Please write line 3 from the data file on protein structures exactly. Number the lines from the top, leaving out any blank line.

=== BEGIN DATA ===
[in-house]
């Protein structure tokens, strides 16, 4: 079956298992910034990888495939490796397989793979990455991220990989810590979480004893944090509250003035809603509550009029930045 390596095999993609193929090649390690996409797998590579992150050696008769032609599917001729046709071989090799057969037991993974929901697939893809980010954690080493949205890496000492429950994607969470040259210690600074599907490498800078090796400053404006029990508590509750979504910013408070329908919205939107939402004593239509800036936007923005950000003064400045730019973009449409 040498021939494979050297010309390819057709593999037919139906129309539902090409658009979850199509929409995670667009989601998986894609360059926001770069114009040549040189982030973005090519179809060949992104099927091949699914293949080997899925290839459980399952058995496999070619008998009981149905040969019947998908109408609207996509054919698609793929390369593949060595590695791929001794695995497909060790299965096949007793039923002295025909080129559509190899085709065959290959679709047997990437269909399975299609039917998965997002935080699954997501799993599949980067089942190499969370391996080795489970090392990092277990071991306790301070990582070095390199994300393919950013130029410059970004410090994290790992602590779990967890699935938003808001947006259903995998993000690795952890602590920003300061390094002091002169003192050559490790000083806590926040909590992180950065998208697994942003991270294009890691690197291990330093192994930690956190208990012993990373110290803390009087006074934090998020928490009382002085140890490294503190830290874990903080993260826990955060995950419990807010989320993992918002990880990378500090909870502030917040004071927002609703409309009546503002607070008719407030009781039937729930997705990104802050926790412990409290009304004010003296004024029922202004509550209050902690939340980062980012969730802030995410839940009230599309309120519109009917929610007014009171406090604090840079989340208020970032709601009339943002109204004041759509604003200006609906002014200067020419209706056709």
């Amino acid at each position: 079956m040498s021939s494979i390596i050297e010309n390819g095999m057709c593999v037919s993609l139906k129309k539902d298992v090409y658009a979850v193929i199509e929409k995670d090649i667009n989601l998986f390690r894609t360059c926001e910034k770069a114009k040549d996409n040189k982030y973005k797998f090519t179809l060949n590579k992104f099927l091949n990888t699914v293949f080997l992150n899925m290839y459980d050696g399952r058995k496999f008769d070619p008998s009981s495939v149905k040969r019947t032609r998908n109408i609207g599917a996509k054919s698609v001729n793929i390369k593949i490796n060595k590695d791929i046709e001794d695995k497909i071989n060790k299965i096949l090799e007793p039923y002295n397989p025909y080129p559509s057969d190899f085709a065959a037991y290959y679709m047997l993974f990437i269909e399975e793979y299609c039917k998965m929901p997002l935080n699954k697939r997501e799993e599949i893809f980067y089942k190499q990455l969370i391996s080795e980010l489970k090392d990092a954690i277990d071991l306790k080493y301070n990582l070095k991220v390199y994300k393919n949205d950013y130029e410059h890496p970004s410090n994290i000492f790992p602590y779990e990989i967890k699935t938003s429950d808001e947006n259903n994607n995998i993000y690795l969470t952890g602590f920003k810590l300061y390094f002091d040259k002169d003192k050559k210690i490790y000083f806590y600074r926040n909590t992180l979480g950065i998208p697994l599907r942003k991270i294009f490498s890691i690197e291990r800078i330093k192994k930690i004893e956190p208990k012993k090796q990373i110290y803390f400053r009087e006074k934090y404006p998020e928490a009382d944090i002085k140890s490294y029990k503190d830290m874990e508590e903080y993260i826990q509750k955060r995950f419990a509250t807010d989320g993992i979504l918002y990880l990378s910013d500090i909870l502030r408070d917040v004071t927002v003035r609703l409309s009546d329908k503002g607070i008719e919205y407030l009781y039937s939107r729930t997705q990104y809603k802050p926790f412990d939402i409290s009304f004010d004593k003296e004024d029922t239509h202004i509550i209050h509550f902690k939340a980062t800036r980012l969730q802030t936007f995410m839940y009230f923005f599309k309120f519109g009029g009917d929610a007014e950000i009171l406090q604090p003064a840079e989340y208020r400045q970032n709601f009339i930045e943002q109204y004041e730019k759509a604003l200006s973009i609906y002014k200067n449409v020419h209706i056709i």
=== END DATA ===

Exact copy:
């Amino acid at each position: 079956m040498s021939s494979i390596i050297e010309n390819g095999m057709c593999v037919s993609l139906k129309k539902d298992v090409y658009a979850v193929i199509e929409k995670d090649i667009n989601l998986f390690r894609t360059c926001e910034k770069a114009k040549d996409n040189k982030y973005k797998f090519t179809l060949n590579k992104f099927l091949n990888t699914v293949f080997l992150n899925m290839y459980d050696g399952r058995k496999f008769d070619p008998s009981s495939v149905k040969r019947t032609r998908n109408i609207g599917a996509k054919s698609v001729n793929i390369k593949i490796n060595k590695d791929i046709e001794d695995k497909i071989n060790k299965i096949l090799e007793p039923y002295n397989p025909y080129p559509s057969d190899f085709a065959a037991y290959y679709m047997l993974f990437i269909e399975e793979y299609c039917k998965m929901p997002l935080n699954k697939r997501e799993e599949i893809f980067y089942k190499q990455l969370i391996s080795e980010l489970k090392d990092a954690i277990d071991l306790k080493y301070n990582l070095k991220v390199y994300k393919n949205d950013y130029e410059h890496p970004s410090n994290i000492f790992p602590y779990e990989i967890k699935t938003s429950d808001e947006n259903n994607n995998i993000y690795l969470t952890g602590f920003k810590l300061y390094f002091d040259k002169d003192k050559k210690i490790y000083f806590y600074r926040n909590t992180l979480g950065i998208p697994l599907r942003k991270i294009f490498s890691i690197e291990r800078i330093k192994k930690i004893e956190p208990k012993k090796q990373i110290y803390f400053r009087e006074k934090y404006p998020e928490a009382d944090i002085k140890s490294y029990k503190d830290m874990e508590e903080y993260i826990q509750k955060r995950f419990a509250t807010d989320g993992i979504l918002y990880l990378s910013d500090i909870l502030r408070d917040v004071t927002v003035r609703l409309s009546d329908k503002g607070i008719e919205y407030l009781y039937s939107r729930t997705q990104y809603k802050p926790f412990d939402i409290s009304f004010d004593k003296e004024d029922t239509h202004i509550i209050h509550f902690k939340a980062t800036r980012l969730q802030t936007f995410m839940y009230f923005f599309k309120f519109g009029g009917d929610a007014e950000i009171l406090q604090p003064a840079e989340y208020r400045q970032n709601f009339i930045e943002q109204y004041e730019k759509a604003l200006s973009i609906y002014k200067n449409v020419h209706i056709i």